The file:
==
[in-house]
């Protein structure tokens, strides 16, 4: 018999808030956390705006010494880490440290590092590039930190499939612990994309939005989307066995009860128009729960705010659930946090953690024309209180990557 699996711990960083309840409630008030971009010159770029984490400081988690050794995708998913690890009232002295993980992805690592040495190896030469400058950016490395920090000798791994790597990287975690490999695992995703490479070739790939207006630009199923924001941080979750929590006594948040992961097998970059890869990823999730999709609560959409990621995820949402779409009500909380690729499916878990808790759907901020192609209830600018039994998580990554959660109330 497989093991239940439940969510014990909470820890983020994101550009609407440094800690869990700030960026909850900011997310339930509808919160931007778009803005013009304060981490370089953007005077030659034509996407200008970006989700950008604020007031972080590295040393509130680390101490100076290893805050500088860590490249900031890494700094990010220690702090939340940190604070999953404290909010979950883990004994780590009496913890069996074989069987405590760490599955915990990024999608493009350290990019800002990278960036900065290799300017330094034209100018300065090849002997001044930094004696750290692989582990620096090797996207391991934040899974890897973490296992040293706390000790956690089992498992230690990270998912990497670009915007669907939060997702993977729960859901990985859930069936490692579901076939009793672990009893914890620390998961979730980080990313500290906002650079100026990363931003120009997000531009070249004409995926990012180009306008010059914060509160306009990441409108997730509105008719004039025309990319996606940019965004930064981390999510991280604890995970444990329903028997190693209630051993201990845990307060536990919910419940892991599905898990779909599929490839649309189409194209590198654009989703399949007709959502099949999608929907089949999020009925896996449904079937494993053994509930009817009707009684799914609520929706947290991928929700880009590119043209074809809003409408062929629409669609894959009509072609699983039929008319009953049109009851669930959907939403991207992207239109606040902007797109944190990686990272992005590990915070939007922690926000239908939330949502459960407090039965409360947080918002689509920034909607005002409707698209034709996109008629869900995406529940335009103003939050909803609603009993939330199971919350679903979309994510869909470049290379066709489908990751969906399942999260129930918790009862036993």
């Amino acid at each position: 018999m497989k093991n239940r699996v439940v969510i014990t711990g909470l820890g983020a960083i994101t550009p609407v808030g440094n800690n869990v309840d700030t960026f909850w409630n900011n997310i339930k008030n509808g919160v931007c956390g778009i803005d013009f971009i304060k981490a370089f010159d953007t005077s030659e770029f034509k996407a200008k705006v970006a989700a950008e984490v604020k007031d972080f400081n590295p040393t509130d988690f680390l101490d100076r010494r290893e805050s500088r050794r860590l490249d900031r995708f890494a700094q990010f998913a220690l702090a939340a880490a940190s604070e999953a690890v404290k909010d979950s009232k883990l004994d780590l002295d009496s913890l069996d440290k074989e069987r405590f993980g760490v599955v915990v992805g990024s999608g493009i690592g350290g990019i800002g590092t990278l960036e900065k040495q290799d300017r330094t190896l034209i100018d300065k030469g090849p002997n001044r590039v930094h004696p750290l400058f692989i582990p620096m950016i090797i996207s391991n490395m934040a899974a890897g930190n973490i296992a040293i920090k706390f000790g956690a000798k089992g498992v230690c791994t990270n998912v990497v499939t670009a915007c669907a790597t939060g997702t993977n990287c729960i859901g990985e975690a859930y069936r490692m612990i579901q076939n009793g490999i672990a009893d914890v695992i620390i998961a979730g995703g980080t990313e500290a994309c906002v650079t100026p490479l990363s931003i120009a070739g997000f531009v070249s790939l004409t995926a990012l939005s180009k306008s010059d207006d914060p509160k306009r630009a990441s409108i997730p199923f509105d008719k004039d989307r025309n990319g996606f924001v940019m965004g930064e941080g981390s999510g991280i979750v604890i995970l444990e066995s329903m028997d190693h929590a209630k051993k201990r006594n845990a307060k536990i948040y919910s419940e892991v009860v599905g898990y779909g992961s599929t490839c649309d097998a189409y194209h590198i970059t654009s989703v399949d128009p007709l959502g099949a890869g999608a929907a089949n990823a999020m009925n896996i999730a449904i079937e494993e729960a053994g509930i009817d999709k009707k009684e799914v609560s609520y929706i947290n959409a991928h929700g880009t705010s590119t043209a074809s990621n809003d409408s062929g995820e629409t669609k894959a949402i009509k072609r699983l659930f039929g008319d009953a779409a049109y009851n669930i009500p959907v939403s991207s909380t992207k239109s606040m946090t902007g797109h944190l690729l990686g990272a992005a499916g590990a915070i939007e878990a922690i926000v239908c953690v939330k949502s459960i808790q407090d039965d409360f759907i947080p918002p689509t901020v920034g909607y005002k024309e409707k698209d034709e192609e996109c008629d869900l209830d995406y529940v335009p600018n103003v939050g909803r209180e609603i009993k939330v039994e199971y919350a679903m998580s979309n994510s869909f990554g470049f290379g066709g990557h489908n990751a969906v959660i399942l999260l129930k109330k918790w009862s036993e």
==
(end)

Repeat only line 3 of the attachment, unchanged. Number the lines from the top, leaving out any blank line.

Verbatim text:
């Amino acid at each position: 018999m497989k093991n239940r699996v439940v969510i014990t711990g909470l820890g983020a960083i994101t550009p609407v808030g440094n800690n869990v309840d700030t960026f909850w409630n900011n997310i339930k008030n509808g919160v931007c956390g778009i803005d013009f971009i304060k981490a370089f010159d953007t005077s030659e770029f034509k996407a200008k705006v970006a989700a950008e984490v604020k007031d972080f400081n590295p040393t509130d988690f680390l101490d100076r010494r290893e805050s500088r050794r860590l490249d900031r995708f890494a700094q990010f998913a220690l702090a939340a880490a940190s604070e999953a690890v404290k909010d979950s009232k883990l004994d780590l002295d009496s913890l069996d440290k074989e069987r405590f993980g760490v599955v915990v992805g990024s999608g493009i690592g350290g990019i800002g590092t990278l960036e900065k040495q290799d300017r330094t190896l034209i100018d300065k030469g090849p002997n001044r590039v930094h004696p750290l400058f692989i582990p620096m950016i090797i996207s391991n490395m934040a899974a890897g930190n973490i296992a040293i920090k706390f000790g956690a000798k089992g498992v230690c791994t990270n998912v990497v499939t670009a915007c669907a790597t939060g997702t993977n990287c729960i859901g990985e975690a859930y069936r490692m612990i579901q076939n009793g490999i672990a009893d914890v695992i620390i998961a979730g995703g980080t990313e500290a994309c906002v650079t100026p490479l990363s931003i120009a070739g997000f531009v070249s790939l004409t995926a990012l939005s180009k306008s010059d207006d914060p509160k306009r630009a990441s409108i997730p199923f509105d008719k004039d989307r025309n990319g996606f924001v940019m965004g930064e941080g981390s999510g991280i979750v604890i995970l444990e066995s329903m028997d190693h929590a209630k051993k201990r006594n845990a307060k536990i948040y919910s419940e892991v009860v599905g898990y779909g992961s599929t490839c649309d097998a189409y194209h590198i970059t654009s989703v399949d128009p007709l959502g099949a890869g999608a929907a089949n990823a999020m009925n896996i999730a449904i079937e494993e729960a053994g509930i009817d999709k009707k009684e799914v609560s609520y929706i947290n959409a991928h929700g880009t705010s590119t043209a074809s990621n809003d409408s062929g995820e629409t669609k894959a949402i009509k072609r699983l659930f039929g008319d009953a779409a049109y009851n669930i009500p959907v939403s991207s909380t992207k239109s606040m946090t902007g797109h944190l690729l990686g990272a992005a499916g590990a915070i939007e878990a922690i926000v239908c953690v939330k949502s459960i808790q407090d039965d409360f759907i947080p918002p689509t901020v920034g909607y005002k024309e409707k698209d034709e192609e996109c008629d869900l209830d995406y529940v335009p600018n103003v939050g909803r209180e609603i009993k939330v039994e199971y919350a679903m998580s979309n994510s869909f990554g470049f290379g066709g990557h489908n990751a969906v959660i399942l999260l129930k109330k918790w009862s036993e």